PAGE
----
For a quarter century, I have served the lads and lasses the finest libations and offered up an ear to those who needed to be heard.Where did time fly? Mixology has been and continues to be a most interesting vocation. Each day the regulars help to mark the passing of time while the occasional random drop ins always make for an interesting moment or two.
A bartender often is like a triage doctor having to make instant decisions about customers as it relates to their attitude and intoxication. You never want to serve someone alcohol who has already been drinking, or is under other substances and you should be ever vigilant of individuals displaying abnormal behaviour. The patron who walks through the door is immediately in your care and therefore an abundance of caution is required when having to make that triage decision.
One Tuesday night, oh so many years ago, a giant of a man walked into my bar. I call him a giant because I was 6’2″ and 250 lbs and he was four inches taller and wide; like a defensive lineman in football. He was heavily inked which at that time was not like today a fashion statement. It was a sign of affiliation with the wrong type of people or a bad habit. I judged him to be in his early twenties but his facial hair made him appear older. He was brash and insistent on the type of beer he wanted and seemed genuinely mad, maybe even disappointed when I had to inform him that we did not carry his brand. I assigned him a pool table to play on near the bar so as to keep an eye on him. It was a difficult read with this individual because he was in the company of an older couple that could only be his parents. He seemed out of place in my little bar.
In the matter of half an hour the giant, tattooed behemoth drank four beers quickly and then became quite animated in his actions. “Great!” I thought. A 300lb drunkard I am going to have deny service to. Three times he came to the bar asking for a specific song from our CD collection and each time I stated I was not a DJ. He was getting a little bellicose and kept moving his face closer to mine over the bar. I could have given him his music selection but he was not the most polite patron and he was making a few catcalls at some younger female patrons in what I considered a lewd manner.
It is tough and dangerous to confront a bear of a man who may be drunk – but what choice did I have. I leaned closer to him and explained in a very polite way that I was the one in charge and that he needed to be better behaved or I would show him the door. Instantly, he stepped back two steps and seemed to cower at my words – although delivered in a disciplinarian manner they were not harsh, just pointed. He leaned against a brick wall and seemed to shrink before my eyes. Just then, one of the regulars came in and upon seeing the giant went over and hugged him like a long lost brother. Words I did not hear were exchanged and the giant became a timid lamb. He went on and played pool with his parents and the regular an even thanked me when I played the music he had wanted earlier.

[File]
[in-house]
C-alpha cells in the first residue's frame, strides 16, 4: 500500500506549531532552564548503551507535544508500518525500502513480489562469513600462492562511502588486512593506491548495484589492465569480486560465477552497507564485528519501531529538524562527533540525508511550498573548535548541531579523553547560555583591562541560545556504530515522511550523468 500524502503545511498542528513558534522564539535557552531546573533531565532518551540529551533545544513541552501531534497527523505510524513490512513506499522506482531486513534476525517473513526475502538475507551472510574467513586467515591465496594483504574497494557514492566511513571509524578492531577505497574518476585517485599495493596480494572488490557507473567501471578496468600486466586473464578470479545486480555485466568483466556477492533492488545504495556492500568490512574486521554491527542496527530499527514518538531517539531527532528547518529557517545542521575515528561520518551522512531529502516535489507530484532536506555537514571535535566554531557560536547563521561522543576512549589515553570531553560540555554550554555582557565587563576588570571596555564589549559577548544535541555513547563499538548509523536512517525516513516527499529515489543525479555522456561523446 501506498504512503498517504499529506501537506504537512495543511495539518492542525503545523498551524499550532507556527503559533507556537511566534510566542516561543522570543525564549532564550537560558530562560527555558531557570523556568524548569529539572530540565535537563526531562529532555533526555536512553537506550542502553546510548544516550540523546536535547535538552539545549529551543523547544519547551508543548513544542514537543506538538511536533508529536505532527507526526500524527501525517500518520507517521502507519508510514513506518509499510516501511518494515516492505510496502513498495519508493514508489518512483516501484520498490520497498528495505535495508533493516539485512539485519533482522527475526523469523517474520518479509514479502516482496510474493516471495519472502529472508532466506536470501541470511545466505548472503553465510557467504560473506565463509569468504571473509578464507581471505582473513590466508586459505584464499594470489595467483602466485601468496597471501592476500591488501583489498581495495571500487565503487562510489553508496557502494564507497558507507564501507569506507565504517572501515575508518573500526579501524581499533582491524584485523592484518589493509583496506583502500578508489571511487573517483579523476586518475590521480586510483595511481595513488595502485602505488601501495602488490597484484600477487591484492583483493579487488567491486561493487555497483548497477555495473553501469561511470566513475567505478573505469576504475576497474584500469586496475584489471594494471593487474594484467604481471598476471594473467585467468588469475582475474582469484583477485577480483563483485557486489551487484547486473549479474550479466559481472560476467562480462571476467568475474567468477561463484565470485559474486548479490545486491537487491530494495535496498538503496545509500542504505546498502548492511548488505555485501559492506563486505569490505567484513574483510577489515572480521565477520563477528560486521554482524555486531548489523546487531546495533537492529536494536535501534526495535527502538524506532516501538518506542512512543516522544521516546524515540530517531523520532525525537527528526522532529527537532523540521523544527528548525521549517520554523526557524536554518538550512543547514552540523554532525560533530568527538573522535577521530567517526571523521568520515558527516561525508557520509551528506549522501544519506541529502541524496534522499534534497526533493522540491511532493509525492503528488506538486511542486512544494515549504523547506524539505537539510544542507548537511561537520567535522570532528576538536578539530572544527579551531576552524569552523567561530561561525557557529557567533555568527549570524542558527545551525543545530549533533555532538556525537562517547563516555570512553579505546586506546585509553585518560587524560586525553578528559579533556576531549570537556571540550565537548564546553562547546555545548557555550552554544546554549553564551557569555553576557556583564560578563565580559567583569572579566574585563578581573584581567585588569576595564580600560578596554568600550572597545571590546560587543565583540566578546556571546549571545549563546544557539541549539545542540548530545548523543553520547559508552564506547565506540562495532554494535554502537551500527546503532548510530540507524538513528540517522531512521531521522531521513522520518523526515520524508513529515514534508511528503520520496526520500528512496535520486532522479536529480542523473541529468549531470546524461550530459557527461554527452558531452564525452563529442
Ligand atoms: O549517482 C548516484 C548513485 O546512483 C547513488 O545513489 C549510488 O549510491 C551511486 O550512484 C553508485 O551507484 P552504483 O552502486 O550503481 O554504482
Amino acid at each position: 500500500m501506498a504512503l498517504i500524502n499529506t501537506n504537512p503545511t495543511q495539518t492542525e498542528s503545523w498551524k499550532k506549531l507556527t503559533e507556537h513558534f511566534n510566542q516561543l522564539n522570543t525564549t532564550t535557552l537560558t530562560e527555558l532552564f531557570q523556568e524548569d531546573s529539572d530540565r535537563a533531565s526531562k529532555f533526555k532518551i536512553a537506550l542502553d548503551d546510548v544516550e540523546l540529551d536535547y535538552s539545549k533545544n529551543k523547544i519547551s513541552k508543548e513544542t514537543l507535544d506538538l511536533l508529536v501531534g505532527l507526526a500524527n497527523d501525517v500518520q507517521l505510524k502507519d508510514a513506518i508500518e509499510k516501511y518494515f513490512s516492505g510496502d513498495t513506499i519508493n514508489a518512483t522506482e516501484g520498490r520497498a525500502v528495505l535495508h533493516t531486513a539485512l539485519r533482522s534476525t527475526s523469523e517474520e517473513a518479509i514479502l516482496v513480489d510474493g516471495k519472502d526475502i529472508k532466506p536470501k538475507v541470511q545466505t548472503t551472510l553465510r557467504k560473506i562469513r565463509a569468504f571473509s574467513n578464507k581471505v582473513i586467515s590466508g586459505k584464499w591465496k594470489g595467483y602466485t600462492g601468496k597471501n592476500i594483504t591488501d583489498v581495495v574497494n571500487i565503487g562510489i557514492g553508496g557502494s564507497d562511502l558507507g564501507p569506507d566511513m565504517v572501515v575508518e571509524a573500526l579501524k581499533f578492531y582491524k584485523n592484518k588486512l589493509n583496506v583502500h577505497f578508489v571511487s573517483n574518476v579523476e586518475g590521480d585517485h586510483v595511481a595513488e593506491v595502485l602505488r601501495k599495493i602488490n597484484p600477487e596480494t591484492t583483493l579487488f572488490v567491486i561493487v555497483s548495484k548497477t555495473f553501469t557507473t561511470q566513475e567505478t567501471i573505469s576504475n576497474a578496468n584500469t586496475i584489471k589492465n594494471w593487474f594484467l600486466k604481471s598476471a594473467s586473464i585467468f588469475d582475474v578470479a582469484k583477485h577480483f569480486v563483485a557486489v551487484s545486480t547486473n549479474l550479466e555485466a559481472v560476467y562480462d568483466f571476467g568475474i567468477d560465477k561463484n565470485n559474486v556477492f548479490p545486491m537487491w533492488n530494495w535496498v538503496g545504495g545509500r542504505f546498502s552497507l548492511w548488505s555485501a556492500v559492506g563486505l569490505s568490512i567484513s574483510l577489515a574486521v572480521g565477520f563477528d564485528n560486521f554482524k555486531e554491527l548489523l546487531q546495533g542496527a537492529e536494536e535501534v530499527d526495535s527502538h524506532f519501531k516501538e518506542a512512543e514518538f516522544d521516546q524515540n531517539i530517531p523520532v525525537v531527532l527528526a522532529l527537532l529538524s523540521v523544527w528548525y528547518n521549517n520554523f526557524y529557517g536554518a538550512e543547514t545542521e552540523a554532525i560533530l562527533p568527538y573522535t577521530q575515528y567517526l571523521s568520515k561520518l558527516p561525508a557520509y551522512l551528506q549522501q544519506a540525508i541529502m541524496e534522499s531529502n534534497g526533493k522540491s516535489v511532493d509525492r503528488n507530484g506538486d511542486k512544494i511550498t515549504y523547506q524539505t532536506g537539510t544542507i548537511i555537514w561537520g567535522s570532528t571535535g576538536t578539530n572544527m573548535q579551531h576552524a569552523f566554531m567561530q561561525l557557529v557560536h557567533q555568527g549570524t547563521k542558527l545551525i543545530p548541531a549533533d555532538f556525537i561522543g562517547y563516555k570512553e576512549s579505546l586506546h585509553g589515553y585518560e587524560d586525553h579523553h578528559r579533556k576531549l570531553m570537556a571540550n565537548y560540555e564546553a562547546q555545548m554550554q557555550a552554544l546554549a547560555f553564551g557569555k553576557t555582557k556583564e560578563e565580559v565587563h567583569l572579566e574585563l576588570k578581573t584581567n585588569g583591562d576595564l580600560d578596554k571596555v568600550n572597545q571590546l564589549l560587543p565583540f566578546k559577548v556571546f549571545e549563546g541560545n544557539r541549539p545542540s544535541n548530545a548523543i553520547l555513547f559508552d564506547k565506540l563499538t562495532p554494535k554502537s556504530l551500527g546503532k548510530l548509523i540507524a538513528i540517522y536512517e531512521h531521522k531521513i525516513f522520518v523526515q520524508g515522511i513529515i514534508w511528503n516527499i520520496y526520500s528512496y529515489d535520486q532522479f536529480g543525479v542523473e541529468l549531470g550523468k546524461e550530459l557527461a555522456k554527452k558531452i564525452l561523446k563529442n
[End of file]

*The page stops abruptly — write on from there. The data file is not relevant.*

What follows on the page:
A few beers later, a happy, giant of a man staggered out with the assistance of his much smaller dad and the bar was mine again. I turned to my regular who I had know for several years and asked him to explain what I had witnessed.
It seemed the giant man was out of prison just one day when I met him. Tens of thousands of bars int he province and he had chosen mine. He had finished serving five years for robbing a convenience store with a machete while high crack. He was eighteen when incarcerated and had even escaped once, which lead to an extra year of incarceration at Club Fed. When he had been sent to prison he had weighed even more and as a rolly-polly child-man became the object of adoration for those that would abuse him for his size and relative youth. He found protection in the mothering coven of the trangender population and as such was safe for his stretch of time. He was housed in one of Canada’s harshest prisons and now had come to my bar because he needed a night out after having missed five years of his life due to bad decision making – albeit under the influence of drugs.
I got to know the Machete Marauder very well as he had very little to do and would often spend hours in the bar regaling me with the inside story on prison life. He really was not how he looked and behaved that first night. I found out, that generally face to face contact in prison often results in aggressive response and that is why he had backed off. He had learned to respect others, and that violence and drugs were not the way to succeed in life. He had finished his high school degree in prison and looked forward to moving on and getting a real job. The most interesting transformation I witnessed was when he became smitten by a young lady who frequented our venue. The Machete Marauder became Prince Valiant in pursuing and courting the young lady who was sixteen inches shorter than he and was tougher than nails. That is a story for another day. CHEERS.